Not all nurse practitioner specialties are created equally. Some are more physically demanding than others, while some jobs take more of an emotional toll on NPs. If your job is causing you physical, emotional, or mental burnout, consider witching specialties for a time. Moving from the emergency department to an urgent care position for a few years will be less demanding allowing you to direct your energy to other aspects of life. Leaving your position in pediatric oncology for one working primarily with well children, for example, may be the emotional reprieve you need to prevent complete burnout.
I know, it sounds counterintuitive that adding exercise to your already packed schedule would serve to reduce chronic stress, it’s the best way I’ve found to blow off some steam. Go for a walk, pick up jogging, or find a workout class. Whatever your preferred activity, breaking a sweat gives you added energy for facing your day and helps lower stress levels.
Think Ahead When Signing You Employment Agreement
Treating patients is an integral part of your job as a nurse practitioner, but it’s not the only part of your job. Some employers may require you to participate in administrative tasks, marketing efforts, or other day to day clinical duties. These things require your time. What non-clinical activities will you be expected to take on? Non-clinical duties should be clearly outlined in your employment agreement so you aren’t expected to accept more responsibility without additional compensation in the future. Decide if you are up for additional administrative responsibilities or if these non-clinical aspects of the job will position you for burnout.
Get a Financial Plan in Place
Putting a budget in place and planning ahead financially for yourself and your family is key to helping prevent the burnout associated with overworking yourself. If you constantly find yourself in need of extra cash to cover unplanned expenses, the problem may be that you aren’t planning ahead. Manage your discretionary spending so you can save for unplanned expenses. This way, you won’t feel the need to overwork yourself when unanticipated expenses come your way. Keeping your finances in order will help you make the most of working less.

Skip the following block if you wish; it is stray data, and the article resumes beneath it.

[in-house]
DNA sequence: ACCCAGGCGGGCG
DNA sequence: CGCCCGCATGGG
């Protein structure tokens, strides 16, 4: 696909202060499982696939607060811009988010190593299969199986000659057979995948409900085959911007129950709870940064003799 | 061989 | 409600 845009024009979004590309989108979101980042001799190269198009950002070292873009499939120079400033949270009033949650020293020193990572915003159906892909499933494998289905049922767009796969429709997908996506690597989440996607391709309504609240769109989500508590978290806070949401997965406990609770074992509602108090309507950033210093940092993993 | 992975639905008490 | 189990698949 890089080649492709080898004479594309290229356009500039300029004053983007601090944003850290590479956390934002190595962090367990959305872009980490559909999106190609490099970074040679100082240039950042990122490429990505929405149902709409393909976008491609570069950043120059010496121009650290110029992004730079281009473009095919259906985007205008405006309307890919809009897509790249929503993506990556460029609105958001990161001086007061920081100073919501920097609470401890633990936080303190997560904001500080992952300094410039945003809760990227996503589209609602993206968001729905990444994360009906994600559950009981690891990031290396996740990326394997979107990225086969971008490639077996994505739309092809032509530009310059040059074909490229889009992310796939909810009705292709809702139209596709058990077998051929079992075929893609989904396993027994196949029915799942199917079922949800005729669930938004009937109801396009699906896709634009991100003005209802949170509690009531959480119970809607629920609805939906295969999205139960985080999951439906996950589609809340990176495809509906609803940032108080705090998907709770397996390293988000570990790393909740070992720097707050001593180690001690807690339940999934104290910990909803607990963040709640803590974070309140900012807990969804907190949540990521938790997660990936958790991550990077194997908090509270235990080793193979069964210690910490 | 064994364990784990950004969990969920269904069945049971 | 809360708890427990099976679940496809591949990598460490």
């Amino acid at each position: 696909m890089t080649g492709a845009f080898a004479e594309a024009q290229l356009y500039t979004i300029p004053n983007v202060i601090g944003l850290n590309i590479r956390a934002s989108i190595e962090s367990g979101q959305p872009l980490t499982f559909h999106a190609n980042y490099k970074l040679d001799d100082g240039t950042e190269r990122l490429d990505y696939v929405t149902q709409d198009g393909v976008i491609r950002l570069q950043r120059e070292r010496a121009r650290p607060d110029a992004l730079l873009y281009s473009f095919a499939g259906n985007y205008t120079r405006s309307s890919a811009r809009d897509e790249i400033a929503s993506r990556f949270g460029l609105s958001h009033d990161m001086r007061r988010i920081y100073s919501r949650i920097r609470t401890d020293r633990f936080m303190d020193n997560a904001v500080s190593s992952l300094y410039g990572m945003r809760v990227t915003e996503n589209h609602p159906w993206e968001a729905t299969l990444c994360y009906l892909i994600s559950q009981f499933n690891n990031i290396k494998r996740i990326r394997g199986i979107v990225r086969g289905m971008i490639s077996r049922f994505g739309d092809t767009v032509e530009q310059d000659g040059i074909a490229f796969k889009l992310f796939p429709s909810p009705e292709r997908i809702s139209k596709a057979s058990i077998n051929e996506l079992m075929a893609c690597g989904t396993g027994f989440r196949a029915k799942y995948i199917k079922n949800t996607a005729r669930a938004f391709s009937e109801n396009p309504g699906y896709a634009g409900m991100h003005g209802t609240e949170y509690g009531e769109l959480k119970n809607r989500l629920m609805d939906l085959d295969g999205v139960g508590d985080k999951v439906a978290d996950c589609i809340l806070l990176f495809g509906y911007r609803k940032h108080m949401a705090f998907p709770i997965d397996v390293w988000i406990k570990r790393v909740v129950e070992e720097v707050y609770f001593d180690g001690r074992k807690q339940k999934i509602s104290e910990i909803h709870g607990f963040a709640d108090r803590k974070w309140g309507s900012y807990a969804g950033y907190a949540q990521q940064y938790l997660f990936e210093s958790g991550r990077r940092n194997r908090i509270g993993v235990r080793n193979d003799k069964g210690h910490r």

Choose Your Job Wisely
Assess the environment of a workplace before accepting a nurse practitioner position. What does the company culture look like? How many patients will you be expected to treat per hour? How does the on-call or weekend rotation work? If the clinic or hospital’s culture seems disorganized, stressful, or overwhelming, it likely is a position that could lead to burnout. Think twice before accepting the offer.
For me, preventing burnout meant working fewer hours. As I picked up fewer shifts, I began to enjoy my job more. I became more patient with coworkers. I had a more pleasant disposition when interacting with patients, and even had more energy to pour into continued learning. The temptation of earning an extra buck was certainly there, but I reserved scheduling myself for additional shifts to times when coworkers were in need. While my paycheck might not look quite like it used to, I have more time to spend with friends and family. My schedule is more flexible and my job more enjoyable. Foregoing a new living room couch for feeling whole and balanced rather than a slave to my work schedule was well worth the sacrifice.
How do you prevent burnout as a nurse practitioner?